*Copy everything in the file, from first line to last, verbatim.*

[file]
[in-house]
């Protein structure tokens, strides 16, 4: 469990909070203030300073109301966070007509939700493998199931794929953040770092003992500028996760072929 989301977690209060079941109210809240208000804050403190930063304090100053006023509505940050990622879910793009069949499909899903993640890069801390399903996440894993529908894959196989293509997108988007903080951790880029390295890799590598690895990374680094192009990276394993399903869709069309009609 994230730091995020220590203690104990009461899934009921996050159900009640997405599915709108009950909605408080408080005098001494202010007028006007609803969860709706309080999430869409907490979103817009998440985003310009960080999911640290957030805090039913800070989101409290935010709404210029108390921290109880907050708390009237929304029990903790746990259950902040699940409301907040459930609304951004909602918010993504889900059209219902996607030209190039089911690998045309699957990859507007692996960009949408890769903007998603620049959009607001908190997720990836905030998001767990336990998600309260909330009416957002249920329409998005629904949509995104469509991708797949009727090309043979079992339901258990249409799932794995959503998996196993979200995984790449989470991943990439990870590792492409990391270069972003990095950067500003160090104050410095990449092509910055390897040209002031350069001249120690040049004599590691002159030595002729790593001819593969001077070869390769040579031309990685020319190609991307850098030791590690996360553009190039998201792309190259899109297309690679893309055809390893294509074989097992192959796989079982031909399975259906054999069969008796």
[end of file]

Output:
[in-house]
């Protein structure tokens, strides 16, 4: 469990909070203030300073109301966070007509939700493998199931794929953040770092003992500028996760072929 989301977690209060079941109210809240208000804050403190930063304090100053006023509505940050990622879910793009069949499909899903993640890069801390399903996440894993529908894959196989293509997108988007903080951790880029390295890799590598690895990374680094192009990276394993399903869709069309009609 994230730091995020220590203690104990009461899934009921996050159900009640997405599915709108009950909605408080408080005098001494202010007028006007609803969860709706309080999430869409907490979103817009998440985003310009960080999911640290957030805090039913800070989101409290935010709404210029108390921290109880907050708390009237929304029990903790746990259950902040699940409301907040459930609304951004909602918010993504889900059209219902996607030209190039089911690998045309699957990859507007692996960009949408890769903007998603620049959009607001908190997720990836905030998001767990336990998600309260909330009416957002249920329409998005629904949509995104469509991708797949009727090309043979079992339901258990249409799932794995959503998996196993979200995984790449989470991943990439990870590792492409990391270069972003990095950067500003160090104050410095990449092509910055390897040209002031350069001249120690040049004599590691002159030595002729790593001819593969001077070869390769040579031309990685020319190609991307850098030791590690996360553009190039998201792309190259899109297309690679893309055809390893294509074989097992192959796989079982031909399975259906054999069969008796």